Washington — One of the main voices in the U.S. Senate on plastics policy, Oregon Democrat Jeff Merkley, is trying to craft framework legislation for a national bottle bill that would set broad performance targets for recycling but largely leave implementation details up to individual states.
Merkley disclosed the plans at a Sept. 28 Senate recycling hearing he chaired, saying that he sees rising concern about plastic waste creating at least initial bipartisan interest in talks around a national bottle bill.
"I know there's a number of my colleagues across the aisle who really have started to see the impact of plastics, especially those ocean states, and would like to ponder if there is a framework that could make sense, both as good policy and perhaps good politics," he said at the close of the hearing titled "Examining Solutions to Address Beverage Container Waste."
Merkley has pushed national bottle bills previously, including as part of the Break Free From Plastic Pollution Act where he's a lead sponsor, and before that on the state level as a lawmaker in Oregon.
While a national bottle bill could be a heavy lift, at least in the short term, Merkley's comments at the hearing of a subcommittee within the Environment and Public Works Committee suggest he's searching for new approaches.
In a question to one witness, Steve Alexander, president and CEO of the Association of Plastic Recyclers, Merkley suggested that changing economic and political conditions are softening the traditional opposition to bottle bills from the beverage industry.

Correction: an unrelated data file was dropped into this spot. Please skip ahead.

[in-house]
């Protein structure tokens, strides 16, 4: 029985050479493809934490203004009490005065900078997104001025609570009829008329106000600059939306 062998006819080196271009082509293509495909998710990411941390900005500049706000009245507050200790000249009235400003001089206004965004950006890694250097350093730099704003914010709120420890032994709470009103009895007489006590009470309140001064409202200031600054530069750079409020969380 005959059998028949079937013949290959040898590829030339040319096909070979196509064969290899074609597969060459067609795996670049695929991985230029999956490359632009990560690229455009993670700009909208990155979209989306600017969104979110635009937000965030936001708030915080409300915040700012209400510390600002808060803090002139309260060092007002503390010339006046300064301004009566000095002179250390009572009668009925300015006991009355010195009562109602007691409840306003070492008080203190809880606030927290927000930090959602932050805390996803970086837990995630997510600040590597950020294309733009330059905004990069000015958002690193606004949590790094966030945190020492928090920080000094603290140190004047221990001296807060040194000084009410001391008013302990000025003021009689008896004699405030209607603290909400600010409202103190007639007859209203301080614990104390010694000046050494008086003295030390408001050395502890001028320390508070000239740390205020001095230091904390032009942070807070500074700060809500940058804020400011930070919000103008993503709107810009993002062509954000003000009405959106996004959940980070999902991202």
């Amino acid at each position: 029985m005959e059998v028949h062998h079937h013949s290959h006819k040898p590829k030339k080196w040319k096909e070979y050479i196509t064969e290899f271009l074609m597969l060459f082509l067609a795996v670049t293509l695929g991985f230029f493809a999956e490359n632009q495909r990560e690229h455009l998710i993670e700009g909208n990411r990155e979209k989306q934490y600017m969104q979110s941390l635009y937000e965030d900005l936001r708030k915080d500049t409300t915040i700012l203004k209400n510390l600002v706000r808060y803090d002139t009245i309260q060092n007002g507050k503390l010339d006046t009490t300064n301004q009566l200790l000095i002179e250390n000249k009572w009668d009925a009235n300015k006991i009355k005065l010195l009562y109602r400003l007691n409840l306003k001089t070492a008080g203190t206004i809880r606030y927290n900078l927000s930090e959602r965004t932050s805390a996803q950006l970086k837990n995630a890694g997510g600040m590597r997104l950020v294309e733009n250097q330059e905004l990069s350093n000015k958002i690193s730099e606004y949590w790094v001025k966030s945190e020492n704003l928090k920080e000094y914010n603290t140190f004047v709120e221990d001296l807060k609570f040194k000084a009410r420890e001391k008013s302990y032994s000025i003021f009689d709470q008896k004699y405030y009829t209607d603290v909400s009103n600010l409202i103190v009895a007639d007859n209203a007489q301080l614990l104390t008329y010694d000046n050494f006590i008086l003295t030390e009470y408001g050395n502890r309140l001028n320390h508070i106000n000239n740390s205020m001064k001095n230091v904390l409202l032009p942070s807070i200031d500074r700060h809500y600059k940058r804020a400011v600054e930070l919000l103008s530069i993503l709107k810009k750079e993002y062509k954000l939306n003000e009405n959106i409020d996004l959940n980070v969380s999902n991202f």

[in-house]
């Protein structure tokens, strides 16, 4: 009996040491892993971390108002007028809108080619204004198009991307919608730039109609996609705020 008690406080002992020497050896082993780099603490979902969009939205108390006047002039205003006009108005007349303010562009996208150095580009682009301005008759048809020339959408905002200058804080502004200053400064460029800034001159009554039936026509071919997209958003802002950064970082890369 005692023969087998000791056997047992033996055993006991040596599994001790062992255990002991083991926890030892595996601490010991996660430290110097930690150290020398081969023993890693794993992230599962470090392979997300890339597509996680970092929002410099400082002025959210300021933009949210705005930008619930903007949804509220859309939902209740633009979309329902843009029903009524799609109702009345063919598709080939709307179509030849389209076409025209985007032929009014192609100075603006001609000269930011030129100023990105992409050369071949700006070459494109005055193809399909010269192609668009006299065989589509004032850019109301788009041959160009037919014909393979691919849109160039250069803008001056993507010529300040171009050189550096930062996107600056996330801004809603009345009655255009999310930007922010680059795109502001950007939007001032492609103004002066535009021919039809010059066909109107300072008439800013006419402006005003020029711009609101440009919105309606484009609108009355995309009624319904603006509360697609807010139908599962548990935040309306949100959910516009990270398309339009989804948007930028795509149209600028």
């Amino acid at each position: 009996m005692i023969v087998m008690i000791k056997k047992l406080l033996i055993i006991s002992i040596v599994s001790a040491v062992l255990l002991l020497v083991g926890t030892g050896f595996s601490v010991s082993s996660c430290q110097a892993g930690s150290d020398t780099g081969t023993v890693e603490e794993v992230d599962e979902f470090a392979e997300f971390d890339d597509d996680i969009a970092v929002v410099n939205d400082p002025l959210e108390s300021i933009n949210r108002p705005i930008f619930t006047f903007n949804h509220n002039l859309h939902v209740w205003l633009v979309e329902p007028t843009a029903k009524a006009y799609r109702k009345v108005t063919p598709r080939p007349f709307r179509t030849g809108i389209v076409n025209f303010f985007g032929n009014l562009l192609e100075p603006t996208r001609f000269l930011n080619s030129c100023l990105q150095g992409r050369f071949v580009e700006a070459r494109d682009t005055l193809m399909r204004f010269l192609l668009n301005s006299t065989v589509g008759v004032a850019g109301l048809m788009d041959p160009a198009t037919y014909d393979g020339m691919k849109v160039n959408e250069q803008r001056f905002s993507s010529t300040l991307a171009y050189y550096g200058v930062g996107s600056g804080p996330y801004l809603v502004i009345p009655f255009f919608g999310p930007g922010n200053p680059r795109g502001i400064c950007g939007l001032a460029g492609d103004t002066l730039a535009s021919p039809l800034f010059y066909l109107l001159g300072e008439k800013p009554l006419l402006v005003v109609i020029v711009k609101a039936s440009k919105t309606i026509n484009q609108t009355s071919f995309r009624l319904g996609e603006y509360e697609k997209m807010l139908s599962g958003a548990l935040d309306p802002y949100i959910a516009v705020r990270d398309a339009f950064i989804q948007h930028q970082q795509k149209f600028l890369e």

"At one time the bottling world was deeply opposed to deposit systems," Merkley said. "I've started to kind of hear little bits of things like 'maybe we are interested in a nationwide system with some parameters,' as interest grows about the amount of plastic waste that ends up in landfills or ends up in rivers or ends up in the oceans. Do you see kind of a shifting attitude and the possibility of creating a national framework?"
"Absolutely," Alexander said. "We've experienced the same thing, particularly from the beverage industry. They are now working very closely with us. They need supply."
Alexander told the hearing that plans by the beverage industry to use recycled content in containers — and state laws requiring them to do that in some places — are driving demand for more recycled plastic, but supplies are limited.
APR, for example, analyzed a 2021 California law requiring recycled content in PET beverage containers and found that there was enough supply to get to the 25 percent recycled content the law requires in 2025 but not enough to reach the 50 percent level the law calls for in 2030, Alexander said.
"The issue is we need to have the supply available in order to meet those contents," Alexander said.